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Update (October 7, 2016) — The lawsuit was dismissed on Thursday, October 6.

City of Carmel Mayor Jim Brainard’s released this statement on the dismissal of the federal class-action lawsuit: “We are pleased with this decision that confirms our view that this case was frivolous and needed to be dismissed to preserve justice and the procedures used by many cities and towns across Indiana.”

CARMEL, Ind (Jan. 12, 2016)- The City of Carmel is facing a class action lawsuit accusing the city of unlawfully issuing thousands of traffic tickets based on an invalid city ordinance.

The lawsuit accuses Carmel of illegally collecting money from citations for the purpose of increasing revenue.

Rather than distribute the money collected by traffic fines with the county and states as required in many cases–the lawsuit accuses Carmel of pocketing the cash in some scenarios.

“It violates state law, it violates civil rights and they are abusing they’re authority,” said attorney Ed Bielski of Bielski Law LLC.

Bielski is the Indianapolis attorney behind the federal class action lawsuit filed against the City of Carmel.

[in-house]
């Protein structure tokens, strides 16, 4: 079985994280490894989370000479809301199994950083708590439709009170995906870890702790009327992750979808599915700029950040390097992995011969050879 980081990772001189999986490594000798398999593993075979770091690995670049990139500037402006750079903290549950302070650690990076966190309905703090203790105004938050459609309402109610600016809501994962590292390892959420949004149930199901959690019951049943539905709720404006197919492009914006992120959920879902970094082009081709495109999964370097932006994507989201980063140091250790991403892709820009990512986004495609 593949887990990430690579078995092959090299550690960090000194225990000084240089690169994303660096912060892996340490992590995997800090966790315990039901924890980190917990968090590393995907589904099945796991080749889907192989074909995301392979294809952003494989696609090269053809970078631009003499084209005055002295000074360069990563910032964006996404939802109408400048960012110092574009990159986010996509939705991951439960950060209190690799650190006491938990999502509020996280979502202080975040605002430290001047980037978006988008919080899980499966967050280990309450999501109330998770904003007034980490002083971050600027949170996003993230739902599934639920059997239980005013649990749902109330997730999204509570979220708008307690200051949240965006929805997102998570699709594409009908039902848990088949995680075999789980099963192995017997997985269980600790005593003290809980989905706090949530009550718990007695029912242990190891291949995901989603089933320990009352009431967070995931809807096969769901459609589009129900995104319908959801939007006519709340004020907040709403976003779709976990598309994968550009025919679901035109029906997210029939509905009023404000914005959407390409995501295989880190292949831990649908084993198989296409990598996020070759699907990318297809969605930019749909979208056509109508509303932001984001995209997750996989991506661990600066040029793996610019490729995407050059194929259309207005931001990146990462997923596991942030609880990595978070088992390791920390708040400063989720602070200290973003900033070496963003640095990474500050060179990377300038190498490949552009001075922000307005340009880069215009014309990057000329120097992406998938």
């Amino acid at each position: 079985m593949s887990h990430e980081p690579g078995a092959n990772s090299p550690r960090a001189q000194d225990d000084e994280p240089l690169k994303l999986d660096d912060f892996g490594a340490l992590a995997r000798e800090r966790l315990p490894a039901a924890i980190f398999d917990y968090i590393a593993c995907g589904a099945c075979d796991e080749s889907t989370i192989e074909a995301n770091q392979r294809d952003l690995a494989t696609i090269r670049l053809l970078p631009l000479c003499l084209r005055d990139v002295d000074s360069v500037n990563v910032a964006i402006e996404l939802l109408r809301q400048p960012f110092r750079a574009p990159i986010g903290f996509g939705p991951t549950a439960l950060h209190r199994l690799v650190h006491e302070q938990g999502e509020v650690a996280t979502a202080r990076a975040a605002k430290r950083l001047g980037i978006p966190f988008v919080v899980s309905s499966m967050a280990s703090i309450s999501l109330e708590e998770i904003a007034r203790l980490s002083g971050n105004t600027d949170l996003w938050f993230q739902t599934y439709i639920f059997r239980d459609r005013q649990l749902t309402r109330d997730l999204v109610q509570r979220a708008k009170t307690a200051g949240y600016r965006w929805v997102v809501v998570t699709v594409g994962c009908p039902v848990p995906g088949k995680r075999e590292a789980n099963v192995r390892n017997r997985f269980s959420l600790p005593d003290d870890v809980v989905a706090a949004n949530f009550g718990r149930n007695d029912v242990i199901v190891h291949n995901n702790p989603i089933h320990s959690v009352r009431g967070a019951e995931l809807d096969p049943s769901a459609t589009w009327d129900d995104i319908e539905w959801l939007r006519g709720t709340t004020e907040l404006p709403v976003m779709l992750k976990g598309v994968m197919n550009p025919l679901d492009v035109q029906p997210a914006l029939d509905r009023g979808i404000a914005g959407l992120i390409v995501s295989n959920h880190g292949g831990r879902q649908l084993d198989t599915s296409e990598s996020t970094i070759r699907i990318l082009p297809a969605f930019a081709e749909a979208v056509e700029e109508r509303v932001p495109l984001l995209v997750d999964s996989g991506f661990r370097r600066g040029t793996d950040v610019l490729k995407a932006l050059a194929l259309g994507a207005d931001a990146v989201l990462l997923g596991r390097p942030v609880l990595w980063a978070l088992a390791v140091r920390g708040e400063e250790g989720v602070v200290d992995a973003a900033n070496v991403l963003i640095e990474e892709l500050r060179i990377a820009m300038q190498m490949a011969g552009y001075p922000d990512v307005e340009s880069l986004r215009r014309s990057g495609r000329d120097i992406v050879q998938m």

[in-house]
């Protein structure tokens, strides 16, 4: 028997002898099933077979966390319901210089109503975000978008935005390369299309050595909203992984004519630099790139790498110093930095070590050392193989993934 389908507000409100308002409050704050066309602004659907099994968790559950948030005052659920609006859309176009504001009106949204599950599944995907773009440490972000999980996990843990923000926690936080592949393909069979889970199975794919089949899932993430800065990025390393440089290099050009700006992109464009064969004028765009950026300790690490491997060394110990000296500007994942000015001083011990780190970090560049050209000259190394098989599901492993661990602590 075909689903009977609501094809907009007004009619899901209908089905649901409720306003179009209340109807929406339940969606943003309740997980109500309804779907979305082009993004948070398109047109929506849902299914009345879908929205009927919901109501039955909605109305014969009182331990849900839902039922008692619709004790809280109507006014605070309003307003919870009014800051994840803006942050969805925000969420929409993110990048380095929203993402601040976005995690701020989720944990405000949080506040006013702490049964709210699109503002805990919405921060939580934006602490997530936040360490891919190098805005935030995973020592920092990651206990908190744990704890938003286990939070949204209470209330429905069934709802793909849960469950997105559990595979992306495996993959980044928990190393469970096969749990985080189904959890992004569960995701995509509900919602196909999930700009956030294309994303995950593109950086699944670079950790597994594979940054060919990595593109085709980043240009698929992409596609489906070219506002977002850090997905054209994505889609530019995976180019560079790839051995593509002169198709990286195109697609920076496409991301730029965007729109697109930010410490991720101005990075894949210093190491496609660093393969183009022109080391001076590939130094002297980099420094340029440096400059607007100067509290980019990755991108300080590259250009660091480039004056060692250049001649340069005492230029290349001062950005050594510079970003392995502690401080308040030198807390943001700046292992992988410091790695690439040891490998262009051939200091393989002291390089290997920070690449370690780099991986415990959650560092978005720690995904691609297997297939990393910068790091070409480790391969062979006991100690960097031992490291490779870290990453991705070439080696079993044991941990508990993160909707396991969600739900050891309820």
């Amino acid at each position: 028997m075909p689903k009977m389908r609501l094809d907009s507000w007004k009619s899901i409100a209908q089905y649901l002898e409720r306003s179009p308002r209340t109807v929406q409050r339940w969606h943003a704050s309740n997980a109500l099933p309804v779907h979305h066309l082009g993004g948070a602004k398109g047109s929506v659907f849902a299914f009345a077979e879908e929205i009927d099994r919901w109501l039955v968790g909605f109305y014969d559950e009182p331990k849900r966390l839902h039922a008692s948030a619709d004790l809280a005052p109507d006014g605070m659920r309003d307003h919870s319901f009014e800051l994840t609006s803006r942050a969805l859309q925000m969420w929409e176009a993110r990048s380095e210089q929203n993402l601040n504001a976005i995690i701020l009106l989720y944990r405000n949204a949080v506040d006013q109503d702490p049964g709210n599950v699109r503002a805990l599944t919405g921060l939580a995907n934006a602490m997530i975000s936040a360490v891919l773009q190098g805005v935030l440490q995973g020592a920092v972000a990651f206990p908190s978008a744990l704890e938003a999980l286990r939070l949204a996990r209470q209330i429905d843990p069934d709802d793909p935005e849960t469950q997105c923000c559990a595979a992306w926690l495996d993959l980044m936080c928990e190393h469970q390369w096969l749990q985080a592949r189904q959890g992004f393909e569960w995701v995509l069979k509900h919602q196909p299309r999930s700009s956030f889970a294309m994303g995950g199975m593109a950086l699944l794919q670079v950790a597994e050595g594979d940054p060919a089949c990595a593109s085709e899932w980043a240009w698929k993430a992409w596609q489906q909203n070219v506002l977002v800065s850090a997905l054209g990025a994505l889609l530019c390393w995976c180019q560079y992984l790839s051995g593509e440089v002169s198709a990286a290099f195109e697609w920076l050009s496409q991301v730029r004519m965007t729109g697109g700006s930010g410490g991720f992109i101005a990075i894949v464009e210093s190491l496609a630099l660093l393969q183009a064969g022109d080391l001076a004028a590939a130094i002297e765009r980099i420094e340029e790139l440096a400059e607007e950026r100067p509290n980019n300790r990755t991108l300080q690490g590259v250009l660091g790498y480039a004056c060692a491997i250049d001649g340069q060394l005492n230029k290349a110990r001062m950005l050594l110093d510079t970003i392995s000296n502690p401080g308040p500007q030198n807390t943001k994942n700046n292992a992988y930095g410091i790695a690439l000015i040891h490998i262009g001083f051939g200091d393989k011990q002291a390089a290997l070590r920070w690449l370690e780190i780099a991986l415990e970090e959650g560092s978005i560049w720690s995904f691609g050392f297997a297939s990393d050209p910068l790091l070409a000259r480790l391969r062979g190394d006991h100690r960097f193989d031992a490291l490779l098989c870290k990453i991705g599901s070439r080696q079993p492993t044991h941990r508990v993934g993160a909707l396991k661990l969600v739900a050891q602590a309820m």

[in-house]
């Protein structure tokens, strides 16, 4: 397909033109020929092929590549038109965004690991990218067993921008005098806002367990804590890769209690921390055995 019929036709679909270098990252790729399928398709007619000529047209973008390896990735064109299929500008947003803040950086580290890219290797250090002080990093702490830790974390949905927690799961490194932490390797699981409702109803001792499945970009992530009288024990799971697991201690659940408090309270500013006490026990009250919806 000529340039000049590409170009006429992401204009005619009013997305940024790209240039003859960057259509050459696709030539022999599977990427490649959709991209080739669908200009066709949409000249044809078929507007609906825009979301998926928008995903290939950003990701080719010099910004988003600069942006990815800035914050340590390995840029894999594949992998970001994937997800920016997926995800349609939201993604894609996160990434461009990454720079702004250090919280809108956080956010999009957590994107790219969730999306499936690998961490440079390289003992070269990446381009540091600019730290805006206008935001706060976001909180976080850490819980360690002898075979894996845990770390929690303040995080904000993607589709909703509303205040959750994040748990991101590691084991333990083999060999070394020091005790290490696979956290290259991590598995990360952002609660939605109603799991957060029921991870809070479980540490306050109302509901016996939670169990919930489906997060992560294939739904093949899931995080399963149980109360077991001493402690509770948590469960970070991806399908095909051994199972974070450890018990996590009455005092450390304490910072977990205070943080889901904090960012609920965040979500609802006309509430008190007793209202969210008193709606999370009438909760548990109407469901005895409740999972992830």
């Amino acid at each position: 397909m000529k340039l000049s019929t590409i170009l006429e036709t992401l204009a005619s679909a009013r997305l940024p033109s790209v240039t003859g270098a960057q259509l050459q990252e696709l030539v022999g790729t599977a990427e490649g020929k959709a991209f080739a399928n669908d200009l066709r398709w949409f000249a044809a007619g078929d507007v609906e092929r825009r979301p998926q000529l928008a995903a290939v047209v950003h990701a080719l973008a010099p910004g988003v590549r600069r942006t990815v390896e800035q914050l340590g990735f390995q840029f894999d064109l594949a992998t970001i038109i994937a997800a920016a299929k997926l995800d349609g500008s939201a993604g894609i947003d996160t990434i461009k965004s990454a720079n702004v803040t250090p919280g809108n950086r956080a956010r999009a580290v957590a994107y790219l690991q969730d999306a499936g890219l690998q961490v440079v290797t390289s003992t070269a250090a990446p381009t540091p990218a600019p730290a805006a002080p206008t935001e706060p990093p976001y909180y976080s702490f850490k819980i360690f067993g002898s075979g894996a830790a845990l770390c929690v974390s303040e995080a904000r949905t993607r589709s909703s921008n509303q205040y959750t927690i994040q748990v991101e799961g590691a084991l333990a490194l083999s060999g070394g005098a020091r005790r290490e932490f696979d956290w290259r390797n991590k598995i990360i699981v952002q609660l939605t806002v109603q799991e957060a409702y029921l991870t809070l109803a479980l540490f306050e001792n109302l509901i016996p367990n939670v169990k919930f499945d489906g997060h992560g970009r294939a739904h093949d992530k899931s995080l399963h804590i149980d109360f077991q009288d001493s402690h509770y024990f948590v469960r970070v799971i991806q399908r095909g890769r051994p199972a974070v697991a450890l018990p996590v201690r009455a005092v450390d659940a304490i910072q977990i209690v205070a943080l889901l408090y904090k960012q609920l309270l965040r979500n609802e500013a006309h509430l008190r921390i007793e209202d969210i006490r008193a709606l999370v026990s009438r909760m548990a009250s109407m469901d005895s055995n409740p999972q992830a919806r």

“What they did is they took state code and they hijacked it and pretended it was theirs and kept the money. That’s inappropriate,” said Bielski.

The lawsuit argues that Carmel adopted the existing Indiana state law for traffic violations and is wrongfully writing tickets under Carmel’s §8-­2 ordinance.

“You can’t duplicate state law. They are doing something directly contrary to state law,” said Bielski.

Bielski says he is in the early discovery phase of his class action lawsuit but he has reason to believe Carmel is using this ordinance for financial gain.

“In life usually your answer is follow the money. When you pay a ticket you expect the money is going to go where it’s supposed to go. You don’t expect them to pocket it,” said Bielski.

The lawsuit will attempt to stop Carmel from collecting money from traffic violations, clear driver records and recover lost money.

The City of Carmel provided a written response to the lawsuit.

“The City will appeal the court’s decision. We believe our Code of Ordinances complies with Indiana law and incorporating certain state law violations into City Code is permissible under Home Rule and other applicable state law. Pending traffic cases are being reviewed.”

The Indiana Court of Appeals repealed the current traffic ordinance in December because of its similarities to the state law.